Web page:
Colorado’s Mental Health System Has Reached a Turning Point

As a state, we have decided to do business differently in order to yield better results for all Coloradans, which is vital when it comes to mental health and substance use care.

This year, Mental Health Colorado is especially focused on how people experience mental health and substance use services and supports. As the true experts, people with lived and living experience continue to be our north star. From tackling treatment quality and discriminatory insurance policies for eating disorders – one of the deadliest mental health conditions in the US – to ensuring we are not unnecessarily requiring our youngest children be labeled with diagnoses before providing them with access to timely support, we want to make sure the quality of care and supports people experience is consistently outstanding. 

Additionally, we know that we will continue to see laws and practices that unnecessarily entangle people who have mental health and substance use conditions within the criminal and juvenile justice systems. We will continue to make it a top priority to defend against bills that criminalize symptoms of behavioral health conditions. Our friends and family members deserve #CareNotCuffs. 

Mental Health Colorado will continue fighting for policies that prioritize the health and well-being of all Coloradans from the start of life to its end. Read on to learn about the legislation we are championing, supporting, opposing, and amending this session.

                         Should you have any questions, please reach out to Lauren Snyder at LSnyder@MentalHealthColorado.org.

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Icons indicate primary Mental Health Colorado bills 

  • Strong start for all children

    We develop brains and behaviors at a rapid pace, not fully maturing until as late as our mid-20s. Preventative care and healthy learning environments are central to ensuring healthy minds and bright futures.

    HB23-1005 School Mental Health Assessment: creates the sixth through twelfth grade mental health assessment program administered by the department of public health and environment. The bill authorizes the department to promulgate rules as necessary to implement and administer the program.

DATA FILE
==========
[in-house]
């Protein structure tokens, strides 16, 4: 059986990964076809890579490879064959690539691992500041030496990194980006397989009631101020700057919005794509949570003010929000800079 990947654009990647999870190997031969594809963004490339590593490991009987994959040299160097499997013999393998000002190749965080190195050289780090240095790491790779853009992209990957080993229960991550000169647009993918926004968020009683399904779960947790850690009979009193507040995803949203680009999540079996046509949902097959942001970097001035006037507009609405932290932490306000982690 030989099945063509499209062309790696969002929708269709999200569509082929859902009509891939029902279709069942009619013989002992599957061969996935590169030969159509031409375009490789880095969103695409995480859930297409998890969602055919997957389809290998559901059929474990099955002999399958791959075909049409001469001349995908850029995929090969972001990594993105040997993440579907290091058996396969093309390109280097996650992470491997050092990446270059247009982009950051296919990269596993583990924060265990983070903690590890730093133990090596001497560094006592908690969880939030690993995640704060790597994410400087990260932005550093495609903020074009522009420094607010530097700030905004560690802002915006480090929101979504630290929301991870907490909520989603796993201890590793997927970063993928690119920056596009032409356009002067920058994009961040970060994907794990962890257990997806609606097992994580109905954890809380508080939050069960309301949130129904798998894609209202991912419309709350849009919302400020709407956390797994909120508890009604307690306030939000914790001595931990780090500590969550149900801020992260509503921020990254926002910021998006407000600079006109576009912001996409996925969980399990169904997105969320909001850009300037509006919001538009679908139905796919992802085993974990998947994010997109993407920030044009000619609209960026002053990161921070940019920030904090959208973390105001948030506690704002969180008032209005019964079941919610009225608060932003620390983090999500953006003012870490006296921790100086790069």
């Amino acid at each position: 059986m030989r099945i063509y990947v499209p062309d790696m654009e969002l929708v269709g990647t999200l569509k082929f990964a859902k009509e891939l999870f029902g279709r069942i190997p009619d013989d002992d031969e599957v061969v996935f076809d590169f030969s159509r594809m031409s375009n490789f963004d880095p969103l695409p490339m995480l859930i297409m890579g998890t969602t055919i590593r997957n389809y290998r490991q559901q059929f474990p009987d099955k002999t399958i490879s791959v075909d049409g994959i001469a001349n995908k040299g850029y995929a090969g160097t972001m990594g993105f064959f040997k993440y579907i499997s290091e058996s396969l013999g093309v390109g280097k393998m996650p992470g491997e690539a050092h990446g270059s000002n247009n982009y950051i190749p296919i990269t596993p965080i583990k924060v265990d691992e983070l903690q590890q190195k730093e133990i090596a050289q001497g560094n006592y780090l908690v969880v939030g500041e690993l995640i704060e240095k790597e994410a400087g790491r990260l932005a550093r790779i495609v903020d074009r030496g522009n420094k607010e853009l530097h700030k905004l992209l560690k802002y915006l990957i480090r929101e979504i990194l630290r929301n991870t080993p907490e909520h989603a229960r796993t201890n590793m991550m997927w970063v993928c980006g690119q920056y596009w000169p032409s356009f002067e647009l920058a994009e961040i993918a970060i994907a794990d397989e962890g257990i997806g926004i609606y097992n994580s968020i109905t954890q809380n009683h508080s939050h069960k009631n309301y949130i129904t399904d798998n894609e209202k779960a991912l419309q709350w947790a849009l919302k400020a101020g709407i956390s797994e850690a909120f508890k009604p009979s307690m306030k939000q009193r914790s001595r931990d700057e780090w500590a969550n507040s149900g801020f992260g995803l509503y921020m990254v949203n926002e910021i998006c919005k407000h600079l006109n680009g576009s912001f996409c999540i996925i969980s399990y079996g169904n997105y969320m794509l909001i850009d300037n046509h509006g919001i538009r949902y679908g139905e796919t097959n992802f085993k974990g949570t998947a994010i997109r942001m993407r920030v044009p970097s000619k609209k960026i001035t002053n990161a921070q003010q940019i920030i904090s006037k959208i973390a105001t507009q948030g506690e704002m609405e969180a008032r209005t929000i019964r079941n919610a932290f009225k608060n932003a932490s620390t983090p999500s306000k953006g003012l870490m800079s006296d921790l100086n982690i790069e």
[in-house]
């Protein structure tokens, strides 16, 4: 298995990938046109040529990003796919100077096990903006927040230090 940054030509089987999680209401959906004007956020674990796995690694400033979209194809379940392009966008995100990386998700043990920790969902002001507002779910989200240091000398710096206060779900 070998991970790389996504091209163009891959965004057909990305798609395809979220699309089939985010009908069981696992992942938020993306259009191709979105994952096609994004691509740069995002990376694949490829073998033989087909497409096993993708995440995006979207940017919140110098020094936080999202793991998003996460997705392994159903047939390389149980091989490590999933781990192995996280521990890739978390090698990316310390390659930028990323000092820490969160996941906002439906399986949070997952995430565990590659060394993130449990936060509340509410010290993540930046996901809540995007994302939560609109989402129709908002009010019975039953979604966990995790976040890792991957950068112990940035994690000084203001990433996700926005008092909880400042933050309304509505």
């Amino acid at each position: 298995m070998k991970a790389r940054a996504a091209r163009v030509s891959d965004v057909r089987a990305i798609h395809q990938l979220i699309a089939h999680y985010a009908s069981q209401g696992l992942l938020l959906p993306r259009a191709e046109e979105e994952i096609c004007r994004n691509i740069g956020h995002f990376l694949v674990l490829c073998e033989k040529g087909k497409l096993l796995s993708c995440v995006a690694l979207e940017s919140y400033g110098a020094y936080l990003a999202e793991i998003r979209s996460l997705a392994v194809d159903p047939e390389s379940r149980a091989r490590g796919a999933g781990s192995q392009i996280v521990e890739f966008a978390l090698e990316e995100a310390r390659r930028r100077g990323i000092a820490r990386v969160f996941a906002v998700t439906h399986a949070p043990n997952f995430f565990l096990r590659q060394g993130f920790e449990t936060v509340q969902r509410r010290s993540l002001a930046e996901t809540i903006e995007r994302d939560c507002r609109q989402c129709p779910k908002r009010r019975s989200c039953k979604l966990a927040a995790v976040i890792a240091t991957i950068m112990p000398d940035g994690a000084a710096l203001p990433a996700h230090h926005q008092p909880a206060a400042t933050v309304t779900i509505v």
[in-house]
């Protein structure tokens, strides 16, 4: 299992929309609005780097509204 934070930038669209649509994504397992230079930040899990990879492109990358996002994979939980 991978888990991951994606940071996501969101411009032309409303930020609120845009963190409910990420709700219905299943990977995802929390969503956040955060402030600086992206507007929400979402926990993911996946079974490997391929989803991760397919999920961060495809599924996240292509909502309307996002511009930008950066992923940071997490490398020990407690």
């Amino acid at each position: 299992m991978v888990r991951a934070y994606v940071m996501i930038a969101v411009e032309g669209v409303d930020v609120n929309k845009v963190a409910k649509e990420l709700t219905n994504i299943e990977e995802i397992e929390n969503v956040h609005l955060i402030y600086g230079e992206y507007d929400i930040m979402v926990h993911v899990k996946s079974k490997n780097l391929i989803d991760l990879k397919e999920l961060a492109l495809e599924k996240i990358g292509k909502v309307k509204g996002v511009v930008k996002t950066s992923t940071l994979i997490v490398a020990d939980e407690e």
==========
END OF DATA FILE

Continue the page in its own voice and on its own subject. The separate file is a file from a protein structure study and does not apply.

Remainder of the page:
HB23-1008 Food Accessibility: requires additions to Colorado taxable income in amounts equal to the business meals federal itemized deduction, providing funding for the small business recovery and resilience grant program, creating a tax credit for certain purchases eligible for that grant program, and providing funding for healthy eating program incentives.

    HB23-1009 Secondary School Student Substance Use: creates the secondary school student substance use committee (committee) in the department of education (department) to develop a practice, or identify or modify an existing practice, for secondary schools to implement that identifies students who need substance use treatment, offers a brief intervention, and refers the student to substance use treatment resources.

    HB23-1012 Juvenile Competency to Proceed: addresses issues related to a determination of juvenile competency to proceed and restoration of competency. If the court determines that the juvenile is incompetent to proceed and unlikely to be restored to competency in the reasonably foreseeable future, a time frame is set forth for the dismissal of charges based on the severity and type of charge.

    SB23-029 Disproportionate Discipline in Public Schools: requires each school district board of education, institute charter school board for a charter school authorized by the state charter school institute, or governing board of a board of cooperative services to adopt a policy to address disproportionate disciplinary practices in public schools.

    SB23-039 Reduce Child and Incarcerated Parent Separation: requires the department of human services to promulgate rules that facilitate communication and family time between children and their parents who are incarcerated.

    SB23-091 Access to Behavioral Health Services: requires the department of health care policy and financing to create a limited risk factors that influence health benefit for medicaid recipients under 21 years of age who experience a qualifying risk factor that influences health. The bill requires the benefit to include access to certain behavioral health services.

    • Access to housing, supports, and services

      Having a place to call home is an essential element of good mental health across the lifespan. Access to supports and services prolongs life and enhances mental health outcomes.